The rollout of Covid-19 vaccines has prompted a faster growth in the global economy than had been expected, according to a senior figure in the stainless steel recycling sector.
Joost van Kleef, commercial director of Oryx Stainless Steel in the Netherlands, also cites measures to tackle the pandemic, greater online shopping, and significant public spending as strategies that have all helped. ‘The overall impact of the pandemic on the business community was significantly lower than many had feared – and this is certainly true for the stainless steel industry,’ he reports in the latest BIR Mirror. ‘However, there has been disruption to international supply chains, mainly due to a lack of sea containers or the financial unattractiveness of this form of transportation’.
Scrap prices boost
Van Kleef, who chairs the BIR Stainless Steel & Special Alloys Committee, notes that the stainless steel industries in North America and Europe in particular regained some market share and increased their crude stainless output during the first quarter of 2021. Nickel, chrome and iron used in stainless steel production recorded significant price increases during the period, ensuring scrap prices followed the general positive trend to reach high levels.
He quotes a recent sales and purchase agreement between Aperam, the stainless and specialty steel producer, and investor Franz Haniel & Cie. to acquire ELG, a global leader in stainless and alloys recycling. ‘This is a remarkable development and shows the importance of steel recycling as a circular economy and our relentless efforts to make the steel industry carbon-neutral as soon as possible,’ he says.
‘The impact of this transaction on the overall supply chain remains unclear but, needless to say, it has the potential to bring significant change to the business of stainless steel recycling.’
In the same Mirror, fellow committee member Vegas Yang of HSKU Raw Material in Taiwan, says Q1 2021 has shown the volatility of nickel. The metal’s price during the quarter had been around US$ 20 000 per tonne before dropping sharply to US$ 16 000 on the announcement by Indonesia’s nickel pig iron (NPI) producers that they would produce 100 000 tonnes of nickel equivalent in the form of nickel matt using NPI as a raw material. After a flat month, nickel steadied at around US$ 17 300 per tonne.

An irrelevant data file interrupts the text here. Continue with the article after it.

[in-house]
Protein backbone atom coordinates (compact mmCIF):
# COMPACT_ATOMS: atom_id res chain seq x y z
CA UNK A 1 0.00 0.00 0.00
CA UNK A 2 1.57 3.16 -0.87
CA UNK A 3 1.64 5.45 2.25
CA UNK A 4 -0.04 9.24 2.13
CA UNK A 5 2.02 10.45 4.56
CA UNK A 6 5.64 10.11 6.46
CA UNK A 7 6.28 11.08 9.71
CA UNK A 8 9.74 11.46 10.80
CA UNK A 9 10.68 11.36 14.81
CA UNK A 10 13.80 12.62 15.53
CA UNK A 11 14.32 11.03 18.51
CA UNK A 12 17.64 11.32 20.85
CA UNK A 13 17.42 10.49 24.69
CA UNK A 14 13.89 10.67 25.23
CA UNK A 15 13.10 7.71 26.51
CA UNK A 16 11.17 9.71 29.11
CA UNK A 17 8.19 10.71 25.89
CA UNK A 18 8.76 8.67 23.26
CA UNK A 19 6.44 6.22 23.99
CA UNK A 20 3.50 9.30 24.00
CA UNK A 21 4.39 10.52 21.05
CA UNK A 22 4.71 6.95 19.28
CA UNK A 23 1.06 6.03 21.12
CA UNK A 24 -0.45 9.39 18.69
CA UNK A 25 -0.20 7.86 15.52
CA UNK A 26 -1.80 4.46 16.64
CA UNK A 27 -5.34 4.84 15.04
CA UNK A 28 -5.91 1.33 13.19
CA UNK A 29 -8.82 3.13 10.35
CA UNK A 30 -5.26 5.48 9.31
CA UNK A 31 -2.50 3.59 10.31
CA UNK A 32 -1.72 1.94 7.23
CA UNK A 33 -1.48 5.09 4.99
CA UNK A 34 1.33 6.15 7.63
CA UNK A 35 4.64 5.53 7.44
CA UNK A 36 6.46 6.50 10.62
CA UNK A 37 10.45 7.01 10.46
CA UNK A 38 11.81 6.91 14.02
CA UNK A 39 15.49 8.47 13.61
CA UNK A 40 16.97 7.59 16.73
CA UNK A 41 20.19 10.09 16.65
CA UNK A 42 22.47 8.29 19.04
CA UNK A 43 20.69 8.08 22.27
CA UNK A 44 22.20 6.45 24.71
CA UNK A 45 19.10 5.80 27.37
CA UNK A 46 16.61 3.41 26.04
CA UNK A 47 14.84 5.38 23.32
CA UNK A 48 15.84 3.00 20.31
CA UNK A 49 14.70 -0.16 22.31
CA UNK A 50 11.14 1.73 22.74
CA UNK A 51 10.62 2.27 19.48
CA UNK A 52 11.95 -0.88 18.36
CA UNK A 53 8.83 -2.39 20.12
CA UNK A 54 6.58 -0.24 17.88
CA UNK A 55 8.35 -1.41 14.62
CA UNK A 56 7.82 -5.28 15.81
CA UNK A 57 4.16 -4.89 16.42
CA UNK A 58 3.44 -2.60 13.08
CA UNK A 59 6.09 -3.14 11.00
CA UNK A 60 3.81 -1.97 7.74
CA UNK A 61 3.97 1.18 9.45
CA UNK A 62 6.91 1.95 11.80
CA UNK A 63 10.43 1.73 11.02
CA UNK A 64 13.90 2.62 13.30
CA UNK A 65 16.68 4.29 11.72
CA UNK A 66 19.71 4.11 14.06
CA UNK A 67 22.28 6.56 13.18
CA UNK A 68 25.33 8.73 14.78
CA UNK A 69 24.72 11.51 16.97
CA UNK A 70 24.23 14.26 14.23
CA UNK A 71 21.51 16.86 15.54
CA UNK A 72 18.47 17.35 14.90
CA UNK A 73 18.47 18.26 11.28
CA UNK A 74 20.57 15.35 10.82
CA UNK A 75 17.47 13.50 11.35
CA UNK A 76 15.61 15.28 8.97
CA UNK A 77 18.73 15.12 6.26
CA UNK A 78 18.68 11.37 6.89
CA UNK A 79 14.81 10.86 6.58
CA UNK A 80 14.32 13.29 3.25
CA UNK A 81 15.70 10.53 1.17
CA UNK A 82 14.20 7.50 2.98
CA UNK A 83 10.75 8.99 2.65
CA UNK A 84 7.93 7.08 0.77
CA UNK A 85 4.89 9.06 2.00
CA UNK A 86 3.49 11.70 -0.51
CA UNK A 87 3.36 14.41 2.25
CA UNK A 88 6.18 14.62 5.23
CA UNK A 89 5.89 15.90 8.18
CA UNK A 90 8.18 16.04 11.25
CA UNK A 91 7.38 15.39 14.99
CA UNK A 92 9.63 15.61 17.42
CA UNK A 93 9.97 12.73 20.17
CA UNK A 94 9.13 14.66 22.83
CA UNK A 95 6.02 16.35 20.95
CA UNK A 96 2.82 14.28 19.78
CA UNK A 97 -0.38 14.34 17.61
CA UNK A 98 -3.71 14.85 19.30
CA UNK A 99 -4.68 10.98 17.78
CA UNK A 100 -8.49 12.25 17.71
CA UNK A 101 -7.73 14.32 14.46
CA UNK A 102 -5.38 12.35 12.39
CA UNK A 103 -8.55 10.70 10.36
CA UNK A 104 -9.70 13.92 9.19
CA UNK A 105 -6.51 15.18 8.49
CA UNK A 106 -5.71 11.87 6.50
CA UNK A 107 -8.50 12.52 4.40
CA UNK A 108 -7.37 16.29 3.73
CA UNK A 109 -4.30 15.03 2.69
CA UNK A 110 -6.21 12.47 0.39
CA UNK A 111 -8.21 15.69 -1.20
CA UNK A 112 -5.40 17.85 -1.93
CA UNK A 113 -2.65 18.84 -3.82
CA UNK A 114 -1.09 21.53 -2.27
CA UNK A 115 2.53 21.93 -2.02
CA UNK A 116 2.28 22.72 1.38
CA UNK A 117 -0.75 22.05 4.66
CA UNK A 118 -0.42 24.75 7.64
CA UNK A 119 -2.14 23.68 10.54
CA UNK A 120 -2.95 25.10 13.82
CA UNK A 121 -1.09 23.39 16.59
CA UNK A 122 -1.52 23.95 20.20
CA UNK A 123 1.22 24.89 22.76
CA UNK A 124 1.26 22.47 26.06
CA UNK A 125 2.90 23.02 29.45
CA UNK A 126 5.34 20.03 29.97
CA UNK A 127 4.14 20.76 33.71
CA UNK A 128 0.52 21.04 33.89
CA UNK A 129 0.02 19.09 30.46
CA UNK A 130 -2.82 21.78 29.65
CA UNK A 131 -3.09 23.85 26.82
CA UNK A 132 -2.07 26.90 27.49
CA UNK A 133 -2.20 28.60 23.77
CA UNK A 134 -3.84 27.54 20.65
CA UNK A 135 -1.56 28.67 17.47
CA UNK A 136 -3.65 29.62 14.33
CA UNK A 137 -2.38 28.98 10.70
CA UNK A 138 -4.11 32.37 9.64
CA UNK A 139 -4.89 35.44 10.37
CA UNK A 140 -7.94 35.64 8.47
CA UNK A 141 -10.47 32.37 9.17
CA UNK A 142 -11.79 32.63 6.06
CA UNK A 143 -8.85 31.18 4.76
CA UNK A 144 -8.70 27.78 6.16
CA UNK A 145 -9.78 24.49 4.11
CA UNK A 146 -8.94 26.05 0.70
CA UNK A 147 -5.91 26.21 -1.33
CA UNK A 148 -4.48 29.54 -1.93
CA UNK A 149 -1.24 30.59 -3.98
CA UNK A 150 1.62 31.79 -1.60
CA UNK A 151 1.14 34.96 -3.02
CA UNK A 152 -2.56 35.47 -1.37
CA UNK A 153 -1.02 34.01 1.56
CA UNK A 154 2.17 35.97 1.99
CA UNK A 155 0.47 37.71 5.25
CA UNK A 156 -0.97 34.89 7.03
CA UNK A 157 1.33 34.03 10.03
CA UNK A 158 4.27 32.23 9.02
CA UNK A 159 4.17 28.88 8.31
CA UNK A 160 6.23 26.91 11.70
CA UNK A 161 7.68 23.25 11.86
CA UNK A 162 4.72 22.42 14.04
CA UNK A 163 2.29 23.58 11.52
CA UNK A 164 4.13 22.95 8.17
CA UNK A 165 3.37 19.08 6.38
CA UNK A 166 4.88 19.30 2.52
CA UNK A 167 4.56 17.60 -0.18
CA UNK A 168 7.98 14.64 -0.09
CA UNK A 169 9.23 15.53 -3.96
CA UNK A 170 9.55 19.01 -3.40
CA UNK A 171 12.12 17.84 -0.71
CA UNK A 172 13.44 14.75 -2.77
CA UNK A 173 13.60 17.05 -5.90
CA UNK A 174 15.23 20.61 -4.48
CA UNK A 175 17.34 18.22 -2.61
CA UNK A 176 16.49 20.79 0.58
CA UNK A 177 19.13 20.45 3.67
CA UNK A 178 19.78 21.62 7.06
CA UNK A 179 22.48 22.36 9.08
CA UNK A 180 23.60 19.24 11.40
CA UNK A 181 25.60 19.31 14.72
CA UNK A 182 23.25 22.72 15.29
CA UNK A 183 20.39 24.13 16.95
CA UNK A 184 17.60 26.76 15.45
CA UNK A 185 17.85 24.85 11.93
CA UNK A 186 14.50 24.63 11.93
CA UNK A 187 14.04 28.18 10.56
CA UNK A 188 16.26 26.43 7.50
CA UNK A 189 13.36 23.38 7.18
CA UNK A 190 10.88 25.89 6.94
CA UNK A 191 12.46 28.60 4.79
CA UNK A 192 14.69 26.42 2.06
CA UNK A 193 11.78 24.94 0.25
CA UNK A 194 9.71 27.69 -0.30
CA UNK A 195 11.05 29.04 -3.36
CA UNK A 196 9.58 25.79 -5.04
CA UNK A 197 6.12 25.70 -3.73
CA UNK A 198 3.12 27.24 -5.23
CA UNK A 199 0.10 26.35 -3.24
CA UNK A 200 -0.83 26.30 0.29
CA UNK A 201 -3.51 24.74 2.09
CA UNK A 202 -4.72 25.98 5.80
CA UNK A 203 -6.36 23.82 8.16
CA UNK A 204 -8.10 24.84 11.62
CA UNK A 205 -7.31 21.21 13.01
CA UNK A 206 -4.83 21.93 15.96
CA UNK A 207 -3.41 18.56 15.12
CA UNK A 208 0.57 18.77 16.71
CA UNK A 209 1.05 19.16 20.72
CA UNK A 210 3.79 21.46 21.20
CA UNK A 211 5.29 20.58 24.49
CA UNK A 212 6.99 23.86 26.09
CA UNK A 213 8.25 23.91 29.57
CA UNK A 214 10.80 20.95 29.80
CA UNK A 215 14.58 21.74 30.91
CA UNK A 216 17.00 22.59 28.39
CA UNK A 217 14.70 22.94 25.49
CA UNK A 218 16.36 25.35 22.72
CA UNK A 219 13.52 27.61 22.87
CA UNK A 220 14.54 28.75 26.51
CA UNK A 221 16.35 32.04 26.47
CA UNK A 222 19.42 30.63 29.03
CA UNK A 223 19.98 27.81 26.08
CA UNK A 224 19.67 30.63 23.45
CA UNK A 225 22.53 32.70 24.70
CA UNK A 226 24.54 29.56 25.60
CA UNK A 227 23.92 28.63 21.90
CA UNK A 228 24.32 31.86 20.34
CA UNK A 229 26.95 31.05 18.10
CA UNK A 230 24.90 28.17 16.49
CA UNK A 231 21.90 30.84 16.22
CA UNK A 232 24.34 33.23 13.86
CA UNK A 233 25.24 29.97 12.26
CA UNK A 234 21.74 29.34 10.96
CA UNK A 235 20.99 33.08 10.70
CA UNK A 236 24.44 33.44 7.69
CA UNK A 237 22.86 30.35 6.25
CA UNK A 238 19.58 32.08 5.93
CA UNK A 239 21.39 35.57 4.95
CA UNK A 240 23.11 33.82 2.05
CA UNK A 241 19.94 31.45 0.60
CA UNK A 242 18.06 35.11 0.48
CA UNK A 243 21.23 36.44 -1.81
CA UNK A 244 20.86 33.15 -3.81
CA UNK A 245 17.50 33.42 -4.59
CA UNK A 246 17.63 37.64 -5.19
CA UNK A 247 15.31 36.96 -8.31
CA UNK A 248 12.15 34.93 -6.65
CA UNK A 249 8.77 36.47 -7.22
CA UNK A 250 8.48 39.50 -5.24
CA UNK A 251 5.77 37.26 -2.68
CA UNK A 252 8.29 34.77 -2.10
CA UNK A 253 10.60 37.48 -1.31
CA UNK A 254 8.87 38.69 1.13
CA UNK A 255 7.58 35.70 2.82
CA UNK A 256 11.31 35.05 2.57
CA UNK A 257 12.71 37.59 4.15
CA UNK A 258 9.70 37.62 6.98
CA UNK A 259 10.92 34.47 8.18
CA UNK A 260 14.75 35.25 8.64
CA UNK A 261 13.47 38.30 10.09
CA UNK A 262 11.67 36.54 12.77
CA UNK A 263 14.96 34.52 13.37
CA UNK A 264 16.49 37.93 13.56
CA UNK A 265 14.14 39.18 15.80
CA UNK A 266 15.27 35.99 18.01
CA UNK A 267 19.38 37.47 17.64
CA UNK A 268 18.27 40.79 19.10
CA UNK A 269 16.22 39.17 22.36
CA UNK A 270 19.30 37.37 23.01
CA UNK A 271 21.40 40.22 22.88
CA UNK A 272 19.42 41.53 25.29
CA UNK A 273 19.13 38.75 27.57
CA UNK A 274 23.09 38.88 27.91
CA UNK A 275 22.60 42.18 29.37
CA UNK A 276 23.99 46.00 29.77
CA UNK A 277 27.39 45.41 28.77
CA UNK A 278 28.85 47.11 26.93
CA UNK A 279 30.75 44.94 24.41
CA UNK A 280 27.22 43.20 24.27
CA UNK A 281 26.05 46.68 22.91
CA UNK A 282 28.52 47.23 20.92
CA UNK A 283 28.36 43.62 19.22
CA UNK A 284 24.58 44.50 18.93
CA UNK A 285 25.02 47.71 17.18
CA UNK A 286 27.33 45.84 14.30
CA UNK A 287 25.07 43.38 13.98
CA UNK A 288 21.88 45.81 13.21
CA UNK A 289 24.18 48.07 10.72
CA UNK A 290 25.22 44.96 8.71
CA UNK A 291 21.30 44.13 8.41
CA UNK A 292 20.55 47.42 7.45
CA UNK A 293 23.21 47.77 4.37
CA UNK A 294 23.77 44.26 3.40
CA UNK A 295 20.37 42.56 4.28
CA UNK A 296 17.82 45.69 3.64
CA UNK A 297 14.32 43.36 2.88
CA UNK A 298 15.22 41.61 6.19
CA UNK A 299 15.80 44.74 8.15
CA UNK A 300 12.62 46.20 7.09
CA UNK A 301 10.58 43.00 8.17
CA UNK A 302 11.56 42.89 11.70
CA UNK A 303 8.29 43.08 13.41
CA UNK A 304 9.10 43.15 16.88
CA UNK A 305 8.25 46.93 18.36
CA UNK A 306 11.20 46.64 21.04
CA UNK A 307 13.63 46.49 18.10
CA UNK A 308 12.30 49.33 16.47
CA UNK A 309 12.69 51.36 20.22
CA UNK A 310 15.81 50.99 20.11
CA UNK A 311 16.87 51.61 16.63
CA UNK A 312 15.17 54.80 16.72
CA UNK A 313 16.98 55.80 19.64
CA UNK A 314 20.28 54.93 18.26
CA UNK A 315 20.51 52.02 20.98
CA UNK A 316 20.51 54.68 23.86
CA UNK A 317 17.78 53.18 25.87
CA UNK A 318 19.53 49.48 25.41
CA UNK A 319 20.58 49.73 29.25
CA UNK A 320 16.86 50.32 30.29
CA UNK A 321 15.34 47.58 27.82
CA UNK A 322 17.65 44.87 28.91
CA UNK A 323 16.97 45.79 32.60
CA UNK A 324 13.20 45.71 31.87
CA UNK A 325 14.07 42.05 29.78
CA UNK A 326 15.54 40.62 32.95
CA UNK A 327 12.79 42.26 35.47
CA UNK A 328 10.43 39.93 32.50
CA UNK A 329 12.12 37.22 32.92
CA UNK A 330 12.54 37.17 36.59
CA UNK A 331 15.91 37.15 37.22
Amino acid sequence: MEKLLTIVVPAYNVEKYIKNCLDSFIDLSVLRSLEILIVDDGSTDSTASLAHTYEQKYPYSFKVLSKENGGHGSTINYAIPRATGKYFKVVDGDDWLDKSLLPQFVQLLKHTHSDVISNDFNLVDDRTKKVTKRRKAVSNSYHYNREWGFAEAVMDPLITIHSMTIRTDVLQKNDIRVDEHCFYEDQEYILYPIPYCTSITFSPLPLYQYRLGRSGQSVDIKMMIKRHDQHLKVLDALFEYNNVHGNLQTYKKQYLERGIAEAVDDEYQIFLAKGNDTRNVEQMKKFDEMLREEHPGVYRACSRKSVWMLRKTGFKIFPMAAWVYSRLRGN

He notes that in China, stainless scrap demand has been steady. ‘Local market pricing of 304 stainless scrap remains below the international level, meaning that NPI is still the preferred raw material option.’
Andre Reinders of Nimomet paints a very different picture of an India crippled by the return of widespread infection. ‘The pandemic has also impacted container freight rates into India. Many shipping lines have reduced their Indian ports of call and increased freight rates to between 200 and 400% of pre-pandemic levels. This is obviously affecting imports into India, with material being sourced “closer to home”.
Recent stainless steel scrap import data show, for example, that much less material is currently being brought in from Europe; strong demand from European stainless mills, coupled with very high transportation costs, is making sourcing from Europe less viable – for the time being at least.’
Fellow committee member Doug Kramer of Spectrum Alloys in the US reports that improving stainless steel output, electric vehicle sales and commodity investor sentiment are contributing to firmer prices across the nickel-stainless supply chain.
‘For stainless steel scrap processors and exporters, transportation bottlenecks are still at a critical level given the on-going challenges of securing shipping containers and vessel space,’ he writes. ‘US stainless scrap exports in the first quarter of 2021 tumbled 51% year-on-year to just 5 000 tonnes on reduced trade with India, Canada, Pakistan, Taiwan and Mexico. But the current recovery in prices and output bode well for scrap demand going forward.’
Kramer says analysts are projecting elevated nickel and stainless steel prices in the near term with the International Monetary Fund forecasting the global economy will recover from a 3.3% contraction in 2020 to 6% growth in 2021, including a 6.4% increase in the US.